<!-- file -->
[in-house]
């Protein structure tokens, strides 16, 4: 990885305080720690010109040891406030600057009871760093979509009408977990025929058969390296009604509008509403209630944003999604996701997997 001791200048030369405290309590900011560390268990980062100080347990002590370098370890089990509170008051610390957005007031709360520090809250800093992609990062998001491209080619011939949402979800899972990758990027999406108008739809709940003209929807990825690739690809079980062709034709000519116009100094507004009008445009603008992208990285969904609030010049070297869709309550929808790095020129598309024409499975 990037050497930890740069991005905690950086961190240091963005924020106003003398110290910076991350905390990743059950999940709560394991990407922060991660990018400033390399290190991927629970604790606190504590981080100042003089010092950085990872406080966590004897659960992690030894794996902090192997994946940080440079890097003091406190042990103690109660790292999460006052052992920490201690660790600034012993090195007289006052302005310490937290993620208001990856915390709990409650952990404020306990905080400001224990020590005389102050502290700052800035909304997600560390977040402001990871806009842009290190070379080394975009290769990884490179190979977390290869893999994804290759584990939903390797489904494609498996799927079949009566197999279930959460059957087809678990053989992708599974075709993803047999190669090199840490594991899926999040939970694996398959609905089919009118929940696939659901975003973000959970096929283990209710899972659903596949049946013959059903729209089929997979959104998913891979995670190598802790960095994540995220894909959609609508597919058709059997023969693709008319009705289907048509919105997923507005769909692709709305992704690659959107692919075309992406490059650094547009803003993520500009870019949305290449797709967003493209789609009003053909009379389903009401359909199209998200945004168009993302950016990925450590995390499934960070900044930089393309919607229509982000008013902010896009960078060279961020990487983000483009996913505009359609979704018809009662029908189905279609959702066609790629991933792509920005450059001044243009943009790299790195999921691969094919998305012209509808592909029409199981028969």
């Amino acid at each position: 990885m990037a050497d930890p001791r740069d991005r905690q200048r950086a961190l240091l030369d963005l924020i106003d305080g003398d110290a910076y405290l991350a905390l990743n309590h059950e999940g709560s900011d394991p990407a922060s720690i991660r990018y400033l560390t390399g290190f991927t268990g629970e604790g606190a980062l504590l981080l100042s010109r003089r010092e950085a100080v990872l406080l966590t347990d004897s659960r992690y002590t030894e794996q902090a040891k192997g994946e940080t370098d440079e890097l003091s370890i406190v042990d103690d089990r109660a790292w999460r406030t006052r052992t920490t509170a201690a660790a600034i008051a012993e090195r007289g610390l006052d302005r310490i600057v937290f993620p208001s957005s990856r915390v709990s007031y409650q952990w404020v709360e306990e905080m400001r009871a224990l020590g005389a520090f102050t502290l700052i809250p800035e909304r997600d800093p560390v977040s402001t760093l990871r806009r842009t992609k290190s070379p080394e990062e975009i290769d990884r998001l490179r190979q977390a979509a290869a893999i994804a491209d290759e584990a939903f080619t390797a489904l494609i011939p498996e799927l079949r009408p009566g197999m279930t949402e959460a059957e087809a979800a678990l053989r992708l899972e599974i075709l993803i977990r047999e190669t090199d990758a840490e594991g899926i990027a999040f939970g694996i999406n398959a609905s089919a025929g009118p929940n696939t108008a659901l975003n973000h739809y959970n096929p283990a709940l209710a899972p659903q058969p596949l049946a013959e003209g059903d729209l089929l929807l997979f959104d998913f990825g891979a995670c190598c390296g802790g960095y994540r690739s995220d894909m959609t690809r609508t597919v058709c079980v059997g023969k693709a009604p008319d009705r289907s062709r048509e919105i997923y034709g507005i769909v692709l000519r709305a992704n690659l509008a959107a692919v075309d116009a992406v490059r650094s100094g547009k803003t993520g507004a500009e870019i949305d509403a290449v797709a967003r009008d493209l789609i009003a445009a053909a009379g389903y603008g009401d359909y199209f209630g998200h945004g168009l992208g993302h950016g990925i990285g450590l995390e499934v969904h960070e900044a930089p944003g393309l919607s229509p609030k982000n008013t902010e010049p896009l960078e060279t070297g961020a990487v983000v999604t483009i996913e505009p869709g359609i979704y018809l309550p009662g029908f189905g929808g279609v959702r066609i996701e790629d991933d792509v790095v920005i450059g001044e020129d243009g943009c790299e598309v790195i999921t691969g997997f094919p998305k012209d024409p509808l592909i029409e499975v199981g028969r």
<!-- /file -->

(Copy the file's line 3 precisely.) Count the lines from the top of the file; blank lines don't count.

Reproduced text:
């Amino acid at each position: 990885m990037a050497d930890p001791r740069d991005r905690q200048r950086a961190l240091l030369d963005l924020i106003d305080g003398d110290a910076y405290l991350a905390l990743n309590h059950e999940g709560s900011d394991p990407a922060s720690i991660r990018y400033l560390t390399g290190f991927t268990g629970e604790g606190a980062l504590l981080l100042s010109r003089r010092e950085a100080v990872l406080l966590t347990d004897s659960r992690y002590t030894e794996q902090a040891k192997g994946e940080t370098d440079e890097l003091s370890i406190v042990d103690d089990r109660a790292w999460r406030t006052r052992t920490t509170a201690a660790a600034i008051a012993e090195r007289g610390l006052d302005r310490i600057v937290f993620p208001s957005s990856r915390v709990s007031y409650q952990w404020v709360e306990e905080m400001r009871a224990l020590g005389a520090f102050t502290l700052i809250p800035e909304r997600d800093p560390v977040s402001t760093l990871r806009r842009t992609k290190s070379p080394e990062e975009i290769d990884r998001l490179r190979q977390a979509a290869a893999i994804a491209d290759e584990a939903f080619t390797a489904l494609i011939p498996e799927l079949r009408p009566g197999m279930t949402e959460a059957e087809a979800a678990l053989r992708l899972e599974i075709l993803i977990r047999e190669t090199d990758a840490e594991g899926i990027a999040f939970g694996i999406n398959a609905s089919a025929g009118p929940n696939t108008a659901l975003n973000h739809y959970n096929p283990a709940l209710a899972p659903q058969p596949l049946a013959e003209g059903d729209l089929l929807l997979f959104d998913f990825g891979a995670c190598c390296g802790g960095y994540r690739s995220d894909m959609t690809r609508t597919v058709c079980v059997g023969k693709a009604p008319d009705r289907s062709r048509e919105i997923y034709g507005i769909v692709l000519r709305a992704n690659l509008a959107a692919v075309d116009a992406v490059r650094s100094g547009k803003t993520g507004a500009e870019i949305d509403a290449v797709a967003r009008d493209l789609i009003a445009a053909a009379g389903y603008g009401d359909y199209f209630g998200h945004g168009l992208g993302h950016g990925i990285g450590l995390e499934v969904h960070e900044a930089p944003g393309l919607s229509p609030k982000n008013t902010e010049p896009l960078e060279t070297g961020a990487v983000v999604t483009i996913e505009p869709g359609i979704y018809l309550p009662g029908f189905g929808g279609v959702r066609i996701e790629d991933d792509v790095v920005i450059g001044e020129d243009g943009c790299e598309v790195i999921t691969g997997f094919p998305k012209d024409p509808l592909i029409e499975v199981g028969r």